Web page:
How to Price Your Home to Sell

Avoid pricing your home too low or too high. But do consider the comps and be ready to adjust the price if needed.
Linda Bell
By Linda Bell 
Edited by Beth Buczynski

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Pricing your house to sell requires a "Goldilocks" frame of mind. A price that's "just right" is the one that attracts a buyer, is in line with the market, and puts the most money in your pocket.

It took Goldilocks some time to find exactly what worked for her, but you might not have that luxury when selling your house. So here are some do’s and don’ts for pricing your home to sell.

Don’t price it too high

When selling a home, first impressions matter. Your house’s market debut is your first chance to attract a buyer and it’s important to get the pricing right. If your home is overpriced, you run the risk of buyers not seeing the listing.

Let’s say you want $299,000 for your home, but you list it at $315,000 to see if anyone will pay the higher price. A buyer with a budget of $299,000 may search online only for homes priced through $300,000. Because of the way it's priced, your home won’t appear in any of those searches, and you could miss out on a potential buyer.

Don’t price it too low

Listing a home below its market value is a strategy some sellers use to generate interest in the property and possibly spark a bidding war. It’s also used by sellers who need to sell their property quickly.

But price your house too low and you could end up leaving some serious money on the table. A bargain-basement price could also turn some buyers away, as they may wonder if there are any underlying problems with the house.

Do consider the comps

Comparable sales or "comps" are recently sold homes that are similar to yours in size, location and features. Armed with comps, your listing agent can put together a comprehensive report called a comparative market analysis, or CMA. A CMA can help you determine a realistic listing price.

“One of the challenges we have as a seller’s agent is to really pull back the curtain and show data,” says Michael J. Franco, a licensed associate real estate broker at Compass in New York City. “You have to prove to the seller that their place isn’t really different, unless it really is unique, then it deserves a premium.”

🤓Nerdy Tip

If you decide to go the for-sale-by-owner route, you can do your own comps or use an online home value estimator to get a general idea of the value of your home. But you shouldn’t take what you find on a home valuation tool as gospel, as it is only an estimate and could be based on incomplete data.

Visit HomeLight to find the right real estate agent for you. Get started now to see your personalized matches.

Don’t overvalue your home’s upgrades

Spending $70,000 to renovate your kitchen and install a swimming pool means you can add $70,000 to your home’s selling price, right? Not always.

While some renovations may increase your home’s value, it’s unlikely you’ll get back the full dollar amount that you put in. Before investing in any improvements, look at comparable homes for sale near you to see if upgrades are in line with the neighborhood and if they appear to have an impact on resale value.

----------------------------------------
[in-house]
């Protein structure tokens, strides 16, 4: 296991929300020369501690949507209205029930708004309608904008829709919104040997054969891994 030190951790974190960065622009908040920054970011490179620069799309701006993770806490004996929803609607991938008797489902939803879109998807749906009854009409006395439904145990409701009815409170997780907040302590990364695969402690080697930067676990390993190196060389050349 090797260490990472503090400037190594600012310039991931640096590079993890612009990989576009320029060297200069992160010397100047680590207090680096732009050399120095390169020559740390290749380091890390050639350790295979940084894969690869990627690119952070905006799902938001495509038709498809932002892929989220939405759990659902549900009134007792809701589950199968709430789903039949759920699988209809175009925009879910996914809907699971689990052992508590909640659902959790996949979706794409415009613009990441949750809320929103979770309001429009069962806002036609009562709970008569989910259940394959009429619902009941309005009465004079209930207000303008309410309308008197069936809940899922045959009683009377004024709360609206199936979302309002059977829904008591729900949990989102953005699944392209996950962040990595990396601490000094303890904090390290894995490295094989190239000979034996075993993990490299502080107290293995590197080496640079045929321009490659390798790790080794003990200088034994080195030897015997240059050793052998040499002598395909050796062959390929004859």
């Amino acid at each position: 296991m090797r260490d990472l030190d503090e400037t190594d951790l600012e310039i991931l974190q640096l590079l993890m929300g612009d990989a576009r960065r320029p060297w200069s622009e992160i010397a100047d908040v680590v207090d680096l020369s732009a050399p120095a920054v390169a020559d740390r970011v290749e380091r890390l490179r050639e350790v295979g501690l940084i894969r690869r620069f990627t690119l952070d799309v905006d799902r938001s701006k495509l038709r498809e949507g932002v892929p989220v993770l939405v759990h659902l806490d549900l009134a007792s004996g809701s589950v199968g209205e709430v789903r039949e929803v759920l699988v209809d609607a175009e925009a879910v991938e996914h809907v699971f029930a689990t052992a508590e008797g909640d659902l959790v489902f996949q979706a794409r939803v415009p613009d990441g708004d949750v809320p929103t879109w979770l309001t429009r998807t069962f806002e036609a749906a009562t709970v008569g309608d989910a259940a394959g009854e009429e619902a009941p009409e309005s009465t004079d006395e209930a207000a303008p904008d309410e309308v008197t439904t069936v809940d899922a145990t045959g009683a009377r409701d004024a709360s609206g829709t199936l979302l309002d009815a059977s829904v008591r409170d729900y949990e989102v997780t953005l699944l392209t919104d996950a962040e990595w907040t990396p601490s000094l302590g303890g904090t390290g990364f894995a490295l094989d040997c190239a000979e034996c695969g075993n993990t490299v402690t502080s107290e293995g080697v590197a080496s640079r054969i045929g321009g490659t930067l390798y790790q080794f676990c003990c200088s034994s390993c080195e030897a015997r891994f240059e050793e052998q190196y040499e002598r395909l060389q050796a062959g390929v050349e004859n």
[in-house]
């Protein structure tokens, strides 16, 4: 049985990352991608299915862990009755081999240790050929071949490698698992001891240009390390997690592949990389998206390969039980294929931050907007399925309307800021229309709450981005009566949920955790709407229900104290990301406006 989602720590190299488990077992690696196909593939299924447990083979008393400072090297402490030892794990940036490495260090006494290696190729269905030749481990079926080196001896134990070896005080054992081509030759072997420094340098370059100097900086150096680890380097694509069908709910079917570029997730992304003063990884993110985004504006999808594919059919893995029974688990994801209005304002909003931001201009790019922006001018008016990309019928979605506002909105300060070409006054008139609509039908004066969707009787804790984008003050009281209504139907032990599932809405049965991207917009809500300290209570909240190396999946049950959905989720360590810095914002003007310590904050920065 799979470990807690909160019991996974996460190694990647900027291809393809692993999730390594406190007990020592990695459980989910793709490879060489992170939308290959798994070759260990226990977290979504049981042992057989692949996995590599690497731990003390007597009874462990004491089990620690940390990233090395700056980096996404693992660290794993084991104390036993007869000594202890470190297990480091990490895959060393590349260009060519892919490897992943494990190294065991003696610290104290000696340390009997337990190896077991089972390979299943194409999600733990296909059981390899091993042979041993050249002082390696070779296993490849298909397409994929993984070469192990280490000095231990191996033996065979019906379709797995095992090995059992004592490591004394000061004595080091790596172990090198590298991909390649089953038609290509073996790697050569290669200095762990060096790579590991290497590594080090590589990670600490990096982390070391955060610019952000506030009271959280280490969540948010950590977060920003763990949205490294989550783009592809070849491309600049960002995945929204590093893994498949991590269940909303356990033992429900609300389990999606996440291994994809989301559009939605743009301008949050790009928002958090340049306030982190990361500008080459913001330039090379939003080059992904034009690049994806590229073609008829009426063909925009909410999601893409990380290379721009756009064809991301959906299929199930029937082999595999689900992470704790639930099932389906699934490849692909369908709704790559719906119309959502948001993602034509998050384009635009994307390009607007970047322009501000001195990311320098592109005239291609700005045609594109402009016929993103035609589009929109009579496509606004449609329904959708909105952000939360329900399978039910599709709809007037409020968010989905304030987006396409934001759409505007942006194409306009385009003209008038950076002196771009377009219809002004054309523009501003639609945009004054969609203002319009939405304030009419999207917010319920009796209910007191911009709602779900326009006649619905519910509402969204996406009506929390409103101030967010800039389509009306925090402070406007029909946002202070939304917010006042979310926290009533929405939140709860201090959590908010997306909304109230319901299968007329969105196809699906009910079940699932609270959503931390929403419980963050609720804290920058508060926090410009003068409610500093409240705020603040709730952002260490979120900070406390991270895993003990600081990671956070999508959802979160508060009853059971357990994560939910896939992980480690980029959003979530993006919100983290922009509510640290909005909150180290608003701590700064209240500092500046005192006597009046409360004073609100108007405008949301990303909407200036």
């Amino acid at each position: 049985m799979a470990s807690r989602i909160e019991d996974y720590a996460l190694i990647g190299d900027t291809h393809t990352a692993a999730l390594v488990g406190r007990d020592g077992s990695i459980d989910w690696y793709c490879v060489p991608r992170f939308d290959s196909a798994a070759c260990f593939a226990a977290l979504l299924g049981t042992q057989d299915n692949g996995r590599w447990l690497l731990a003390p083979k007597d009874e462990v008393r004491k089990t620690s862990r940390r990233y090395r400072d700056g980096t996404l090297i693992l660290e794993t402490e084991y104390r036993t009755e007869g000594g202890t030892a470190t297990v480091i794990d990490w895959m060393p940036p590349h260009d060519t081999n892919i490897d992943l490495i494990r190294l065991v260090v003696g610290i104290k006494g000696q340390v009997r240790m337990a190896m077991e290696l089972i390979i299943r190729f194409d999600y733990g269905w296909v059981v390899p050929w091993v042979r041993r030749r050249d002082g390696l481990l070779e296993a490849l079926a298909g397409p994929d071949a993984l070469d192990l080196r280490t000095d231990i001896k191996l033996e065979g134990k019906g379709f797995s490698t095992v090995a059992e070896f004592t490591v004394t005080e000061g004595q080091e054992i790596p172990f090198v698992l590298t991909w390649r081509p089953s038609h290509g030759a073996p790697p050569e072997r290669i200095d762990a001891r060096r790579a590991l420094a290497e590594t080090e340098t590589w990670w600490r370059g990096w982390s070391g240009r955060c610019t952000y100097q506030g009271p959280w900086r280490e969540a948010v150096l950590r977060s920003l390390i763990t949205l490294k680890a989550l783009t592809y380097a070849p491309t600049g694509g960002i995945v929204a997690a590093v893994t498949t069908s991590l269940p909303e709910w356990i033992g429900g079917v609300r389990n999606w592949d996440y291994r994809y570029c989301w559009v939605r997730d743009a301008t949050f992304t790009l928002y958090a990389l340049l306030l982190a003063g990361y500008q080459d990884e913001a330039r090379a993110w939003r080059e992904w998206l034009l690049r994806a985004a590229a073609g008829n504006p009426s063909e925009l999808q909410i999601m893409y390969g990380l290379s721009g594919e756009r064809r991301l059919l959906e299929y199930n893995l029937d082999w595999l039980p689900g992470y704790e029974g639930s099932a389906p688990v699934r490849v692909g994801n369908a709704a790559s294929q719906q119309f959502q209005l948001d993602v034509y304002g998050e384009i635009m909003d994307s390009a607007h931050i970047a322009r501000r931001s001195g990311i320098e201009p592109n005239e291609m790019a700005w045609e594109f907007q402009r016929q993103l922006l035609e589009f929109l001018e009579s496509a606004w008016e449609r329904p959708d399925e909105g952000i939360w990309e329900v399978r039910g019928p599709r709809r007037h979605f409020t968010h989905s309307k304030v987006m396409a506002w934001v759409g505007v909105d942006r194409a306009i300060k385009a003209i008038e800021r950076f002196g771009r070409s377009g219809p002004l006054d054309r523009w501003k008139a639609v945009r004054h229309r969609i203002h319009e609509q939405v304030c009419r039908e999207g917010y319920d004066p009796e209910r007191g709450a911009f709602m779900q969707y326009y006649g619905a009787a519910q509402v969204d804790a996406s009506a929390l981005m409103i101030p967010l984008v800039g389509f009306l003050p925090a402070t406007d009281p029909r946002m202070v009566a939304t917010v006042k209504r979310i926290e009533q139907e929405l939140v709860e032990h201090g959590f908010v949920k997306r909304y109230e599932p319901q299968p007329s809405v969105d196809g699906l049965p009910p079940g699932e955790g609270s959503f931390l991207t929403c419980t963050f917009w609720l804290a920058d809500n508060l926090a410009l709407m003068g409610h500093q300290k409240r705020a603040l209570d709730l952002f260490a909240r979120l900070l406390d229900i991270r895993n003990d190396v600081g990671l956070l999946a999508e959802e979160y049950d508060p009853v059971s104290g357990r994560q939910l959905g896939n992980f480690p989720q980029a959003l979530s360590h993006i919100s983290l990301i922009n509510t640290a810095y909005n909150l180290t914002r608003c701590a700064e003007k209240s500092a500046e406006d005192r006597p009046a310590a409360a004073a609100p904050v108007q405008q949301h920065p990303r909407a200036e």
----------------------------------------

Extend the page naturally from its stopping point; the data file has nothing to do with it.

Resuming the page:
Don’t let your emotions get the best of you

Market research should be your guide when pricing a home to sell, not your emotions. A buyer doesn’t care what you paid for the house, the sweat equity you’ve put into the property, the years of memories you’ve created in the home, or how much profit you hope for.

“You have to separate yourself emotionally from the property,” Franco says. “Yes, hold on to your memories and the experiences you’ve had in the home. But when you’re selling, you have to focus on it as a business transaction. Chances are, it’s your biggest asset and you have to do what’s right.”

Do adjust the price or approach as needed

If, despite your efforts to identify the "just right" price, your home isn’t attracting offers, regroup with your agent as soon as possible. Try to figure out why your home isn’t selling and be open to making adjustments that will fix the problem.

Pricing: While it’s unlikely in a hot market, if your home is languishing without an offer, it may be necessary to drop the price. Perhaps the market has changed since your agent conducted the CMA. Take a look at some more comparable properties and adjust accordingly.

Marketing: Make sure there aren’t any errors in your listing. Confirm with your agent that the home is being shown in all of the appropriate places. Your agent may need to boost marketing efforts to increase the number of people who see your listing, like offering more open houses or posting 3D tours on social media.

Alternate ways to sell: If your home isn’t attracting a traditional buyer, you may have to look into other options, like selling to an iBuyer. An iBuyer is a real estate company that uses technology to buy homes with cash. While the process is typically faster and you don’t have to get your house ready to sell, iBuyers don’t operate in every market and you may need to have a specific style of home to qualify.

Condition: Talk with your agent about what improvements may improve the salability of your home, including necessary repairs, staging, or curb appeal upgrades. A little TLC can go a long way.

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